Extending CakePHP’s core components

Published on and tagged with cakephp  component

In a recent comment David Cournoyer shared a tip about extending CakePHP’s core components and I think it could also be useful for others.

Let’s say we want to add a method to the request handler component. And so we create a new class which inherits from the request handler component:

// app/controllers/components/my_request_handler.php
App::import('Component', 'RequestHandler');
class MyRequestHandlerComponent extends RequestHandlerComponent {
    public function example() {
        // do something

To use this component, we have to add it to the $components array of our controller:

// app/app_controller.php
class AppController extends Controller {
    public $components = array('MyRequestHandler');	

Nothing new so far. However, a disadvantage of this approach is that you have to use the component in the following way:


Wouldn’t it be nice if we could use it in the usual way?


And yes, it is possible. For this purpose we have to override Controller::constructClasses():

// app/app_controller.php
class AppController extends Controller {
    public $components = array('MyRequestHandler');
    public function constructClasses() {
        $this->RequestHandler = $this->MyRequestHandler;

Happy baking!

12 comments baked

  • John

    That is so cool… there are so many possibilities. But the best part – like you say – is you can just use it in the normal way.

  • cakebaker

    @John: Thanks for your comment and I’m glad to hear it is useful for you!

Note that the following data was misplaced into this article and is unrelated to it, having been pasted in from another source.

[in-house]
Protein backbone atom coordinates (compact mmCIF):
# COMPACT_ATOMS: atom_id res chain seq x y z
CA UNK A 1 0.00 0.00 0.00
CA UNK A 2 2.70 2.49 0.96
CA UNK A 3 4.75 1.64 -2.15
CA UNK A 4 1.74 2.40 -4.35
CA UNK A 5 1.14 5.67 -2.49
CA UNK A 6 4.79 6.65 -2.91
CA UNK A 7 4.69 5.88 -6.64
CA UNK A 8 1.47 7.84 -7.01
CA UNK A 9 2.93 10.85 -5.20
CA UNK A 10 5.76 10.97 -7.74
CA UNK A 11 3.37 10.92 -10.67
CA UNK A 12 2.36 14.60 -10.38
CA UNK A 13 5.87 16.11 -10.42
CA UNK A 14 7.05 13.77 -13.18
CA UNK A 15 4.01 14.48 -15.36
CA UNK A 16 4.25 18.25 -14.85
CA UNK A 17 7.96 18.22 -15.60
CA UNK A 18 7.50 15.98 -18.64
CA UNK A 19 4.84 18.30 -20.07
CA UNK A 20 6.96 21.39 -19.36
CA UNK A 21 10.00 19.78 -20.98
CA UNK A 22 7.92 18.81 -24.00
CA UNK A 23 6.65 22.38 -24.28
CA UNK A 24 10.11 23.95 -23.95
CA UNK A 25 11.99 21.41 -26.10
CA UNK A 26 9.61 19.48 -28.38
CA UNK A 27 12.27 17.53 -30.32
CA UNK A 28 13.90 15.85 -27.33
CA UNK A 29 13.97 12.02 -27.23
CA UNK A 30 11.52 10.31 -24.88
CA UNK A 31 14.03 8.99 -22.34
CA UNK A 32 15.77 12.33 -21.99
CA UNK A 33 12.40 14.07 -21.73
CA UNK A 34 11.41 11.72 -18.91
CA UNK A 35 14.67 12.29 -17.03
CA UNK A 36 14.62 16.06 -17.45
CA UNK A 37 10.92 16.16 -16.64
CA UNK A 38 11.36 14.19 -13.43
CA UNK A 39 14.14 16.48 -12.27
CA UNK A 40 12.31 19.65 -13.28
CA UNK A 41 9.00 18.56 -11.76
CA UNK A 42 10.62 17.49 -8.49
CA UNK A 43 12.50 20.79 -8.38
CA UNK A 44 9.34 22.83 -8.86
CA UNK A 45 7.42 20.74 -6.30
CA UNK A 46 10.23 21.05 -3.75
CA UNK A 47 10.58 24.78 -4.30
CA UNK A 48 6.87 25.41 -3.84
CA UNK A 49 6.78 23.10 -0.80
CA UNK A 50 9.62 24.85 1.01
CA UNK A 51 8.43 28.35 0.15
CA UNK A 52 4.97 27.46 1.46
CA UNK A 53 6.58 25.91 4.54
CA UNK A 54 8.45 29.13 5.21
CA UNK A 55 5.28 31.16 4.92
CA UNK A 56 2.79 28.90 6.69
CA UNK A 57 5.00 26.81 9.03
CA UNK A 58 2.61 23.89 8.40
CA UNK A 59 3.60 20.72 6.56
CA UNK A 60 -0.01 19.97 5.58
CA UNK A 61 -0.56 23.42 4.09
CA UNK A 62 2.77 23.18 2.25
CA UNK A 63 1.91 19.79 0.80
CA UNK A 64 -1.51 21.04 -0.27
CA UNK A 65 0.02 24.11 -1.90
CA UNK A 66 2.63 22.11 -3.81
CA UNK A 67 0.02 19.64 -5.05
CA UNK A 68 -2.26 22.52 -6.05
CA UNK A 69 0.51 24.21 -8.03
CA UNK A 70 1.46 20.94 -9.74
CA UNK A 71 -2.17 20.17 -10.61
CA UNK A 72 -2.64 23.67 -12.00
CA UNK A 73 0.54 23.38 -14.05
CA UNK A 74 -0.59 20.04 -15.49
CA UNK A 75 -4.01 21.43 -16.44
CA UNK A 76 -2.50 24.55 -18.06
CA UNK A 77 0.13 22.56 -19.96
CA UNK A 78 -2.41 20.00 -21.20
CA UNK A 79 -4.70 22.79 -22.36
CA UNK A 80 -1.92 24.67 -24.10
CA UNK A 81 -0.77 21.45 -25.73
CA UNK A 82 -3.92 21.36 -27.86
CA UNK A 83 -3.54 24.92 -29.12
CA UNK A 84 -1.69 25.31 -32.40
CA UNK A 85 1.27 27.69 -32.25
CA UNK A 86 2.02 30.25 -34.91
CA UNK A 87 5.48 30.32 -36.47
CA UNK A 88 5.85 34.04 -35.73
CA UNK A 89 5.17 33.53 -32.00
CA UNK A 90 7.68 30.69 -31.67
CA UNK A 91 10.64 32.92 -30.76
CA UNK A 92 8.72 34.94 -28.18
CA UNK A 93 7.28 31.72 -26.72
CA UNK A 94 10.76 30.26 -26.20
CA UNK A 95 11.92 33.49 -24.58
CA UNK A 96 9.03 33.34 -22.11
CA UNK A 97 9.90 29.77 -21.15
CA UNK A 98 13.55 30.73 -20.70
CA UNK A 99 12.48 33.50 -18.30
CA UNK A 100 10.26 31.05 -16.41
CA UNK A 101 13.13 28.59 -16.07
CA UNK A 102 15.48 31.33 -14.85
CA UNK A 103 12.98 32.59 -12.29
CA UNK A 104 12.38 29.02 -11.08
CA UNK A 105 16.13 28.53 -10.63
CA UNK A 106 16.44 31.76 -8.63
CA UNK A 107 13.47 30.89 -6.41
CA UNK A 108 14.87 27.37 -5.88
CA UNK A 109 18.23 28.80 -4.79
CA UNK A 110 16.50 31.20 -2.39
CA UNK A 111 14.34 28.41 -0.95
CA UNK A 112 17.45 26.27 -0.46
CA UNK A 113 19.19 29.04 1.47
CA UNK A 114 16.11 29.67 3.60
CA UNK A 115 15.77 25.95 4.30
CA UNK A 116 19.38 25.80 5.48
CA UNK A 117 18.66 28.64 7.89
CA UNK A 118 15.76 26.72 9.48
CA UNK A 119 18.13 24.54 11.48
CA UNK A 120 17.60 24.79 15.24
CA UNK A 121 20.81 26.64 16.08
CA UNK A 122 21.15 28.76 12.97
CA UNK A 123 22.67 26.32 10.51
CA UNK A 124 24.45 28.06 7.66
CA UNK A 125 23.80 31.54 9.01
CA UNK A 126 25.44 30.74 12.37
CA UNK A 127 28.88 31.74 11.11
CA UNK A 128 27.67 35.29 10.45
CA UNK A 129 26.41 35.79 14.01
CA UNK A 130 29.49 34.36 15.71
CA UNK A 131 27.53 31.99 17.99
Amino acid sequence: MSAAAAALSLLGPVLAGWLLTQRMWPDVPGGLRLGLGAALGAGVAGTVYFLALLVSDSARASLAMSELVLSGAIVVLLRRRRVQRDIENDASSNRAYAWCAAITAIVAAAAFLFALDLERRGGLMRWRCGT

• Nik Chankov

    I was searched for such functionality recently, but for some reason I’ve discontinued the research. One of the possible additions is to extend the html class so it could handle links depending from permissions. Let’s say if user has right to access Edit window the link to be visible, if not just disable it, or completely hide.

    Thanks for the hint Daniel.

  • cakebaker

    @Nik: Thanks for your comment!

    Well, this approach doesn’t work for helpers, because they are created later… However, in an earlier article I described a possible idea for how you can “hack” core helpers.

    Hope that helps!

  • Teh Treag

    Since AD7six pointed it out to me, I prefer to handle it in the class, instead of in the controller.

    // app/controllers/components/my_request_handler.php
    function initialize(&$Controller, $config = array()) {
        $this->settings = array_merge($this->settings, $config);
        $this->Controller =& $Controller;
        $Controller->RequestHandler =& $this;
  • cakebaker

    @Teh Treag: Thanks for sharing this alternative approach!

    Personally, I prefer to handle it in the controller, as I think a component shouldn’t care about the name under which it will be available in a controller. That’s the responsibility of the controller. But in the end it is probably just a matter of taste.

  • daniel

    Hm this isn’t working for me. When i call a method by the old name, I get an error:

    Fatal error: Call to undefined method stdClass::send()

  • cakebaker

    @daniel: Can you post the relevant code? And which CakePHP version do you use?

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  • ionas

    while still useful (for understanding) simply go with

    $components = [
    ‘Paginator’ => [‘className’ => ‘IonasPaginator’],
    ]; // now

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